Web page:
SCOLIOSIS – WHAT IS IT AND WHERE CAN YOU GET HELP?…

Scoliosis is a condition where there’s an abnormal curvature in the spine. Most people’s spine runs straight down their back (from the neck down to the lower back). However, scoliosis patients have a backbone that curves to the side. When this happens, the spinal column may be twisted.

While this may sound excruciatingly painful, the truth of the matter is that most scoliosis sufferers feel no pain. Only the structure of their upper body gives an indication that they have scoliosis.

While the condition itself is not painful, due to the curvature, back pain may occur. It all depends on the degree of the curvature… and the type of scoliosis.

Congenital scoliosis
This occurs prior to birth and children born with it will still be able to engage in sports and other activities like their peers. However, as they get older, the condition will become more visible if the curvature is progressive. This will cause the body to compensate and other muscles, ligaments and joints will take up the slack.
This can stress them out over a long time. The back may be inflamed and painful. There may be numbness and weakness in the area too.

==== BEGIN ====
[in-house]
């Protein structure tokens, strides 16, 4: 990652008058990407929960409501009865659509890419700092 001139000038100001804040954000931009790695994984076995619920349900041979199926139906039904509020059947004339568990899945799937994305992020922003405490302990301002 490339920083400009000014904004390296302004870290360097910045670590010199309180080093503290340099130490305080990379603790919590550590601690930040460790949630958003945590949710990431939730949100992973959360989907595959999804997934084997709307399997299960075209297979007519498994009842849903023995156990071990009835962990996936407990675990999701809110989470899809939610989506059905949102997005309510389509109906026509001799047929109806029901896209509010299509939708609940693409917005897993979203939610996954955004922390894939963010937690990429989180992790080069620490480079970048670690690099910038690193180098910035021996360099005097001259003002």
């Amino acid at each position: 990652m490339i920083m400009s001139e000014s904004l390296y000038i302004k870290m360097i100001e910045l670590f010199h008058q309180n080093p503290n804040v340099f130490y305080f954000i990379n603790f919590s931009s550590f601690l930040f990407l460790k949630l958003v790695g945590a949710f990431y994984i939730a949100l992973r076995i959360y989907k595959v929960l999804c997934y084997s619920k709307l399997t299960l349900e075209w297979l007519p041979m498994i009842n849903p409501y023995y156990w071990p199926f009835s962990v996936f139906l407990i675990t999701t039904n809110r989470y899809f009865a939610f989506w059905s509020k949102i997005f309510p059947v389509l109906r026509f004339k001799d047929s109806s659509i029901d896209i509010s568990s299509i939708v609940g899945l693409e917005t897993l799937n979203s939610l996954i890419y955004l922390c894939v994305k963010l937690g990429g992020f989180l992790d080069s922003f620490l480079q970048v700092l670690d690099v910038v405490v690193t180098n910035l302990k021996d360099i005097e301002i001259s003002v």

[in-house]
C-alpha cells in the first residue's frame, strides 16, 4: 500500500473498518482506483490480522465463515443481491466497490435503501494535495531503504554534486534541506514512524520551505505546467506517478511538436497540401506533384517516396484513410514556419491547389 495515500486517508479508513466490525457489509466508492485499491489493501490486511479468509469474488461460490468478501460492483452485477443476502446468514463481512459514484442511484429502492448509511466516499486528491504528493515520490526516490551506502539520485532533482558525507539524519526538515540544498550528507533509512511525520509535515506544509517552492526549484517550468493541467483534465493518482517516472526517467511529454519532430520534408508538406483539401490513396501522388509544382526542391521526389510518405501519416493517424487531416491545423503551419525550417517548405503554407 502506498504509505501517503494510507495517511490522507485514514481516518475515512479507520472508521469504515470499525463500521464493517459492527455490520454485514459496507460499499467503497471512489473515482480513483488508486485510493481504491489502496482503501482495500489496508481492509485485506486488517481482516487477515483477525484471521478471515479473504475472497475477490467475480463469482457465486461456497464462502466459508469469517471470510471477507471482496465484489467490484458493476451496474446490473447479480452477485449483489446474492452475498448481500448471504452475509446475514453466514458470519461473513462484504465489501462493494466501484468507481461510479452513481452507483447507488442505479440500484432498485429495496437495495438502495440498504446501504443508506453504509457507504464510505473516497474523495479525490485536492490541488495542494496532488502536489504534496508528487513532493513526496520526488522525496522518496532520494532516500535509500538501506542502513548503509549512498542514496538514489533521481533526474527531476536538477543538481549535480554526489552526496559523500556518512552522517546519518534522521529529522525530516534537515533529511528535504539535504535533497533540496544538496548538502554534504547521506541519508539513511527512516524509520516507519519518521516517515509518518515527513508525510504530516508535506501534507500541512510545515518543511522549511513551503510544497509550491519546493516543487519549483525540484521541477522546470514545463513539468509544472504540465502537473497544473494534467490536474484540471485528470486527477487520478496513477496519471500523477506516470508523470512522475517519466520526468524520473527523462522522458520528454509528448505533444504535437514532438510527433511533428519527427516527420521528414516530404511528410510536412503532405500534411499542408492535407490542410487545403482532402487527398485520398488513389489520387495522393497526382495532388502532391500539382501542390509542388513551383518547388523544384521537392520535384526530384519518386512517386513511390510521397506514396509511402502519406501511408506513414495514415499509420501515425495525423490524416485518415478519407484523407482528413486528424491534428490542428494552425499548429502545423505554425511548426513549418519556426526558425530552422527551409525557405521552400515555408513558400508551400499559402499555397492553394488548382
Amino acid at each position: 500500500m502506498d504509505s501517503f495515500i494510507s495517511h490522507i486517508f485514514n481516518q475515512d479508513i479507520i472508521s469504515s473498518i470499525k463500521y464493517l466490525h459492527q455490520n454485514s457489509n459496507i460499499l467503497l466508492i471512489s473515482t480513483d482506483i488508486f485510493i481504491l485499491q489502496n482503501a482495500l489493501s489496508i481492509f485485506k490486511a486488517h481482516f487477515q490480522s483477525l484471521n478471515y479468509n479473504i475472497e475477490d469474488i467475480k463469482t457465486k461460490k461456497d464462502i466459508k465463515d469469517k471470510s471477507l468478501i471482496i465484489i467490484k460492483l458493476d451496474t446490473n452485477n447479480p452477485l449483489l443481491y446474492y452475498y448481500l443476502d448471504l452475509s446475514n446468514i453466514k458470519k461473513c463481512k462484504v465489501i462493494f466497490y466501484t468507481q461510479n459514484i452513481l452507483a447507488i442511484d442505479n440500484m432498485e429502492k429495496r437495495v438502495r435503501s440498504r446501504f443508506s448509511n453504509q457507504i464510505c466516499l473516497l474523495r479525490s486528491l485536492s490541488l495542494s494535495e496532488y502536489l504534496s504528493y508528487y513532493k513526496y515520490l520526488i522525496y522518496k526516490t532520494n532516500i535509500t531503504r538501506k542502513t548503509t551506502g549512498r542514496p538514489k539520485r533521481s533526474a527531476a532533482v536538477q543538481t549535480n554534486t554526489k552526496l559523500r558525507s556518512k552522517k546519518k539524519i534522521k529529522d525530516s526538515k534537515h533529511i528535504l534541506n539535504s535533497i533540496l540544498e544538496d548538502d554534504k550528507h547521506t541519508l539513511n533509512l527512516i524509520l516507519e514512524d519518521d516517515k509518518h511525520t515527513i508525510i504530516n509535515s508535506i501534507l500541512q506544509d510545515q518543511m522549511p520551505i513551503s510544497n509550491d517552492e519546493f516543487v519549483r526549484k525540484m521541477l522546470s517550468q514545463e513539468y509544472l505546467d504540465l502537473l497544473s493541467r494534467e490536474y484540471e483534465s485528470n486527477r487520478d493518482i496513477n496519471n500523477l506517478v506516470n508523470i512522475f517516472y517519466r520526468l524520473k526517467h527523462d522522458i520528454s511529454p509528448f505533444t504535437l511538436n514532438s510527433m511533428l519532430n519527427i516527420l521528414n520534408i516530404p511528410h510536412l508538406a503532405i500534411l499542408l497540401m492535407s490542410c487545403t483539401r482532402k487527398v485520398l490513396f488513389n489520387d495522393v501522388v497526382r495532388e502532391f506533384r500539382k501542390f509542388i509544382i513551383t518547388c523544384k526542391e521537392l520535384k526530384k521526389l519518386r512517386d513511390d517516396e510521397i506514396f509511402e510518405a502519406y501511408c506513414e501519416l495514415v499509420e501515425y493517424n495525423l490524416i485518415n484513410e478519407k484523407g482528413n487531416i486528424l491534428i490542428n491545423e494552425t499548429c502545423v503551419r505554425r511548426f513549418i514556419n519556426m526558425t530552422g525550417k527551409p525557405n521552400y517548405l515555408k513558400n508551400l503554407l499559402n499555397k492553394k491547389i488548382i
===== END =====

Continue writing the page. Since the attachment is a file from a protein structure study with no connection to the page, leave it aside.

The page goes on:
In the early stages, braces can be used to correct the curvature and they’re very effective. Of course, there will be the embarrassment that many kids feel at having to wear these braces/casts. However, this early treatment will save them a lot of pain in future.

Degenerative scoliosis
Like its name suggests, this condition worsens over time. The problem escalates because the curvature keeps getting worse. If the patient has osteoporosis, this can be a very serious situation which may result in vertebral collapse.

Chronic back pain usually accompanies degenerative scoliosis because the constant pressure on the spine makes it inflamed. Doctors may prescribe anti-inflammatory medication or use injections to help relieve the pain. The patient will also need to lose any excess weight to help with the healing process. Osteopathic manipulation, acupressure and even acupuncture may also be used as complementary holistic treatments.

Neuromuscular and syndromic scoliosis
While these are two different types of scoliosis, they have one common trait. Both are the result of other illnesses in the body. Neuromuscular scoliosis usually occurs at an early age, and as it progresses the curve will worsen.

Braces and surgery only have limited effectiveness. This condition is linked to neurological disorders and should be assessed on a case by case basis. Most often, you’ll need to consult a specialist in the field to treat this type of scoliosis.

Syndromic scoliosis occurs when there are genetic disorders. Here too, it’s best to seek the advice of a professional. Very often, syndromic scoliosis can be detected during childhood and monitored closely. Surgery or braces can be used to correct the curve but it all depends on the individual.